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Friday, 10 December, 1999, 17:42 GMT
Interrogation centre had international reputation

Castlereagh detention centre acquired dark reputation Castlereagh detention centre acquired dark reputation

Over a 20 year period, thousands of republican and loyalist paramilitaries were questioned at Castlereagh RUC barracks in Belfast and it was for a time the focus of fierce controversy over allegations about police ill-treatment of terrorism suspects.

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The RUC Chief Constable Ronnie Flanagan announced on Friday that the centre will be closed by the end of the year.

Allegations which led to Castlereagh's black reputation for ill-treatment first surfaced in the 1970s at a time when republican violence was at its peak.

In one three year period around this time more than 3,000 people were charged with terrorist offences based largely on confessions obtained at Castlereagh.

The centre played a key role in the RUC's war against a mounting tide of terrorist violence.

Heavy-handed techniques were widely believed to have produced many confessions. But there were also numerous allegations of torture and physical abuse which came to a head with the death of a suspect in the holding centre in 1978.

A highly critical report by Amnesty International published around the same time accused the RUC of ill-treatment at Castlereagh and led to a government investigation.

In 1992 another report by Amnesty listed detailed allegations of of ill-treatment at the centre.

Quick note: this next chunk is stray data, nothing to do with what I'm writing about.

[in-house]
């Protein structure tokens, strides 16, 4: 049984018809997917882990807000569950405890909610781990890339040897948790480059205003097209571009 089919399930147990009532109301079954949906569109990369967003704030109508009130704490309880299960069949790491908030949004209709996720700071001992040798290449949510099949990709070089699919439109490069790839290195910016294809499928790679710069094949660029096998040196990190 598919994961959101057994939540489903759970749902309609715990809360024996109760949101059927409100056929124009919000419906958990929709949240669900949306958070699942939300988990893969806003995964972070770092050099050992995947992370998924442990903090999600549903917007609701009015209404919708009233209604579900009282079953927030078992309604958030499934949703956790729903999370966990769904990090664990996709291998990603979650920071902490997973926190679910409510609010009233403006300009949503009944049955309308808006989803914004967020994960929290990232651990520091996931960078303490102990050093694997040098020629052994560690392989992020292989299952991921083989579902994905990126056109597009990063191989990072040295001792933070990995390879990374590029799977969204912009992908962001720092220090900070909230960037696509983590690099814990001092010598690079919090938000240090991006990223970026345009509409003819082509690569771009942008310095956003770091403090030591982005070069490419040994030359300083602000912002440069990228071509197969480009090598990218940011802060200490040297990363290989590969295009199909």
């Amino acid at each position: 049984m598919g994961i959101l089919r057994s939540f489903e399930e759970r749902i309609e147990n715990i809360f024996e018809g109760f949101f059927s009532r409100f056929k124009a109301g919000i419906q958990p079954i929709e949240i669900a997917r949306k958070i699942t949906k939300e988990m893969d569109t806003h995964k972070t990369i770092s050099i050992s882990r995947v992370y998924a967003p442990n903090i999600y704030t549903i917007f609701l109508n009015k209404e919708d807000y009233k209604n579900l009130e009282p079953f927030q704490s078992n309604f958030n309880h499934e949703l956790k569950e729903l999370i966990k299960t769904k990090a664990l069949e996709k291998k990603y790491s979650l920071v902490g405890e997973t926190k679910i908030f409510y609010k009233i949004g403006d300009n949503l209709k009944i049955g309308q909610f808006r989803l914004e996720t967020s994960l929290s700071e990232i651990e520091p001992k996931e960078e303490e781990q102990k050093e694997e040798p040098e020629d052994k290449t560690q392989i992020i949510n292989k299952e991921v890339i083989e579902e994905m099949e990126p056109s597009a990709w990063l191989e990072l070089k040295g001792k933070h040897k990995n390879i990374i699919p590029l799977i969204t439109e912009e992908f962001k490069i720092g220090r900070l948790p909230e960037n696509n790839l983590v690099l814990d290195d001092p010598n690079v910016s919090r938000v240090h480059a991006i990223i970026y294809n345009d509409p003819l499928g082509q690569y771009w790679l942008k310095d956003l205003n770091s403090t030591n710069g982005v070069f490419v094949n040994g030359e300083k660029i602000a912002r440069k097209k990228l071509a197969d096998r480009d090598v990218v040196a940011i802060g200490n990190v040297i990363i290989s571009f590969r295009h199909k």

Review called for

Soon afterwards, Lord Colville, who was conducting an independent review into emergency legislation in Northern Ireland called for urgent action to deal with such allegations.

That brought an almost immediate announcement from the then secretary of state, Sir Patrick Mayhew, of an independent commissioner for RUC holding centres.

Lord Colville also wanted some sort of non-police presence at holding centres.

Alex Maskey: welcomed news of closure Alex Maskey: welcomed news of closure
On hearing of the closure of Castlereagh, one Sinn Fein assembly member from west Belfast, Alex Maskey, said there could be no place in the modern world "for institutions such as these which are synonymous with human rights abuse".

He added: "Many nationalists still live with the nightmare of Castlereagh. The brutal litany of physical and psychological abuse meted out to unfortunate victims by RUC interrogators earned Castlereagh international notoriety.

"The history of this centre stands as an indictment of the RUC and successive British governments who consistently turned a blind eye to the appalling brutality which was served daily in Castlereagh.

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